Saturday, April 28, 2012

I Wuz Here

So, I got this in the inbox, yesterday:

You are receiving this message because your email address is associated with an unmigrated legacy Blogger account. As we announced in April of last year, legacy accounts will no longer be accessible after May 30th, 2012 unless they are updated to the Google Account system. Any blog content associated with this account will also be unmodifiable after that date.

Etc.  Which is fine.  It's Google's free blogging software, and Google is primarily in the business of data-farming, and it's obviously much harder for them to farm data from email addresses that aren't provided by them - at least harder legally, if not technically.  They're Google, they can do pretty much anything on the internet that's possible to do.  They built the place, after all.

Thing is, the account the Rambler is currently tied to is my account from the old Copper Man website, which has since become my own website, for reasons having more to do with legacy and laziness than anything tangible and practical.  So when Google comes and says 'you can't login as Copper Man, anymore,' it seems like much more of a personal statement, if not an outright affront.

Is it silly to be more iffy about the idea of having my login change to a Google account for personal reasons than for issues of privacy?  Maybe.  There was a time when it would have been the other way around, but I guess I've started to adopt the millennial mindset about the new notion of privacy and online identity.  

If you need that spelled out for you, it's that people my age and older are generally more suspicious (and quite rightly) about both the blatant and subtle loss of privacy that comes with the age of digital/social networking.  People who are younger are more interested in finding ways to somehow stand out in the stream, and for people who are even younger, the idea of privacy, and increasingly, ownership of content, is falling into the past.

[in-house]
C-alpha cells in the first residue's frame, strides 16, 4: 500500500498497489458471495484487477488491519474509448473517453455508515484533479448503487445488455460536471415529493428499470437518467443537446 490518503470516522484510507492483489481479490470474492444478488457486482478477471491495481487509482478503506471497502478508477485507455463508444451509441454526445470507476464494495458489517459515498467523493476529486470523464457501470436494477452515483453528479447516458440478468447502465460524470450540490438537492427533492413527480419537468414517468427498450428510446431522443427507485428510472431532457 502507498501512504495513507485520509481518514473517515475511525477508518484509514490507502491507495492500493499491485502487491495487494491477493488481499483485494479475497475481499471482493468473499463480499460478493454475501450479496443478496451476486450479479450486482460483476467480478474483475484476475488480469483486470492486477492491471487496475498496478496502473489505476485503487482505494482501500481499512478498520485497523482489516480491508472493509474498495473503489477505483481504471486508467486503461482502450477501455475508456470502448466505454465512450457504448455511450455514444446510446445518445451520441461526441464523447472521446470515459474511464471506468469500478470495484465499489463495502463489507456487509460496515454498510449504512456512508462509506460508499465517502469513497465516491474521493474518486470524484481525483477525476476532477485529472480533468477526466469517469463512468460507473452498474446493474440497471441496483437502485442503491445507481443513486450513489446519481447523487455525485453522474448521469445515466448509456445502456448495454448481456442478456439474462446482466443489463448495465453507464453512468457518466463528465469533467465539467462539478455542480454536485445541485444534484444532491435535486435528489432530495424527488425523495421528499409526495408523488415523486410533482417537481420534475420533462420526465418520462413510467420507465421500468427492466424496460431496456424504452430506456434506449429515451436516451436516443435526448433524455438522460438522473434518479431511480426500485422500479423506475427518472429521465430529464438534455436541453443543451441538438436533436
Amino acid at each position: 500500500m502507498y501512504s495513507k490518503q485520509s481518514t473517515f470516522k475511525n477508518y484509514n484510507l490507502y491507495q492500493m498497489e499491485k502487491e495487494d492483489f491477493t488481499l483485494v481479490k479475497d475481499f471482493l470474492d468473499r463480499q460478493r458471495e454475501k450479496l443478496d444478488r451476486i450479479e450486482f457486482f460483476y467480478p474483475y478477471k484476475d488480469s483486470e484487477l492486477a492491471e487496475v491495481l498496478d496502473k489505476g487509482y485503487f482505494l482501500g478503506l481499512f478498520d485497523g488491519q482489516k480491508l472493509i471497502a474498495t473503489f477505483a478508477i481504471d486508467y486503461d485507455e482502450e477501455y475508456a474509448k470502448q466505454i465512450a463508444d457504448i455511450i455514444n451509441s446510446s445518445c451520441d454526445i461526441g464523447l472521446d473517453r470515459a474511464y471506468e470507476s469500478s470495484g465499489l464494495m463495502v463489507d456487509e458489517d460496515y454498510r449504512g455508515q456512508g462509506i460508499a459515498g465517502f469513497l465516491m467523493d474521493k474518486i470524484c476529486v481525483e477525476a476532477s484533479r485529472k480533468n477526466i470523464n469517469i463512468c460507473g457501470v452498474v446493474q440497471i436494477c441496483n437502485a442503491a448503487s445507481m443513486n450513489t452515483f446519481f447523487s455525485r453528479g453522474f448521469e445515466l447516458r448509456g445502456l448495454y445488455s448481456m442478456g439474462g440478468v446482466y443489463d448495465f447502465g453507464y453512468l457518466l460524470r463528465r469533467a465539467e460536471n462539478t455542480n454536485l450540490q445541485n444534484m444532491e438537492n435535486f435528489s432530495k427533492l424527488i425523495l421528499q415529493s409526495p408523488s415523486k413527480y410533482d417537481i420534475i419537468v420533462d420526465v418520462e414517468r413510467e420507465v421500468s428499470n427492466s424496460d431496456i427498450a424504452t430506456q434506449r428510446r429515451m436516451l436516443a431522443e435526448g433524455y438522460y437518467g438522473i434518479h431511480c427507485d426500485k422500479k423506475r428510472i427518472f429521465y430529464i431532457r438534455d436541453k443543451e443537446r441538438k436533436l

One of the new tools that Google is offering - Drive, an online file-sharing/cloud service similar to Dropbox - has as one of its agreement points wording that implies that whatever you upload there, Google has the right to use.  Wording and discussion here.  It reads more like a Creative Commons copyright line than anything else.

This is the world we're in, now, rather than the world where everybody busts a blood vessel when John Lennon is used to advertise Nikes.  It's all grist for the mill, and I suppose Blogger, like Facebook and every other social networking site in which I participate can claim some sort of ownership of the content I've created over the years.  I've never not known this.  So why should I care if the name and the little creative avatar I've defined for myself digitally is no longer the literal key to this door through which I communicate with the world?


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